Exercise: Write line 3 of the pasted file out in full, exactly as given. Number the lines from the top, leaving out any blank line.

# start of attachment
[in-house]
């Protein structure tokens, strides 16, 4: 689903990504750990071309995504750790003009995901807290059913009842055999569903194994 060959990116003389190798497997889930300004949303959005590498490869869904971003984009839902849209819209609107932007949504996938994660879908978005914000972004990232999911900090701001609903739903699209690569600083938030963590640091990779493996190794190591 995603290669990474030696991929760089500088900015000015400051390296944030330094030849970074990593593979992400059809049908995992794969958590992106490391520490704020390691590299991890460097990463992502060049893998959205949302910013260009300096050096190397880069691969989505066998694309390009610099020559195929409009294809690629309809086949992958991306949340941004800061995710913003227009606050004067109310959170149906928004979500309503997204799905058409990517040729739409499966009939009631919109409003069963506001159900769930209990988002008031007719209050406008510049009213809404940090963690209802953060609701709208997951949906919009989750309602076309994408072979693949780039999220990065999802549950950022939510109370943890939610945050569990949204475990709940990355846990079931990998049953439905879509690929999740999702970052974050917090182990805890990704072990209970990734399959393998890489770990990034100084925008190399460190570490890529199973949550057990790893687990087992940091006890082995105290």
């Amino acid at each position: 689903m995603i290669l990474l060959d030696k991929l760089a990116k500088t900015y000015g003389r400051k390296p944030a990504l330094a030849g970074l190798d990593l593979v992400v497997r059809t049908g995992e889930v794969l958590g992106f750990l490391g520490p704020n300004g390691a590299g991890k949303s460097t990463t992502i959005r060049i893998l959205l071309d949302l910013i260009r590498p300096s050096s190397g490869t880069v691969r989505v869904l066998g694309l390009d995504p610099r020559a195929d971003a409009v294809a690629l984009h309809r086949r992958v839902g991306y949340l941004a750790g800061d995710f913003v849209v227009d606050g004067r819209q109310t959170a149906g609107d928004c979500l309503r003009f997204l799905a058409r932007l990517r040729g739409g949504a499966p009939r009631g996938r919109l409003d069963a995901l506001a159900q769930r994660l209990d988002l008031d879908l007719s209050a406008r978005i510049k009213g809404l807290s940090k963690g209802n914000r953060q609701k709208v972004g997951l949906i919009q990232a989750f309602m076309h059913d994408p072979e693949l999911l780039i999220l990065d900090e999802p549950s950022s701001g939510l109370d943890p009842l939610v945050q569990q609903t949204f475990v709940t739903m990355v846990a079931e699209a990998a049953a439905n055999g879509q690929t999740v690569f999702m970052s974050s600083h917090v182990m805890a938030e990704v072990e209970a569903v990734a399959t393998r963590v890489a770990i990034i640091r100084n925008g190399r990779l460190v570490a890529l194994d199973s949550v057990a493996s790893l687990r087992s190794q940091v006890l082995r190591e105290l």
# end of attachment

């Amino acid at each position: 689903m995603i290669l990474l060959d030696k991929l760089a990116k500088t900015y000015g003389r400051k390296p944030a990504l330094a030849g970074l190798d990593l593979v992400v497997r059809t049908g995992e889930v794969l958590g992106f750990l490391g520490p704020n300004g390691a590299g991890k949303s460097t990463t992502i959005r060049i893998l959205l071309d949302l910013i260009r590498p300096s050096s190397g490869t880069v691969r989505v869904l066998g694309l390009d995504p610099r020559a195929d971003a409009v294809a690629l984009h309809r086949r992958v839902g991306y949340l941004a750790g800061d995710f913003v849209v227009d606050g004067r819209q109310t959170a149906g609107d928004c979500l309503r003009f997204l799905a058409r932007l990517r040729g739409g949504a499966p009939r009631g996938r919109l409003d069963a995901l506001a159900q769930r994660l209990d988002l008031d879908l007719s209050a406008r978005i510049k009213g809404l807290s940090k963690g209802n914000r953060q609701k709208v972004g997951l949906i919009q990232a989750f309602m076309h059913d994408p072979e693949l999911l780039i999220l990065d900090e999802p549950s950022s701001g939510l109370d943890p009842l939610v945050q569990q609903t949204f475990v709940t739903m990355v846990a079931e699209a990998a049953a439905n055999g879509q690929t999740v690569f999702m970052s974050s600083h917090v182990m805890a938030e990704v072990e209970a569903v990734a399959t393998r963590v890489a770990i990034i640091r100084n925008g190399r990779l460190v570490a890529l194994d199973s949550v057990a493996s790893l687990r087992s190794q940091v006890l082995r190591e105290l």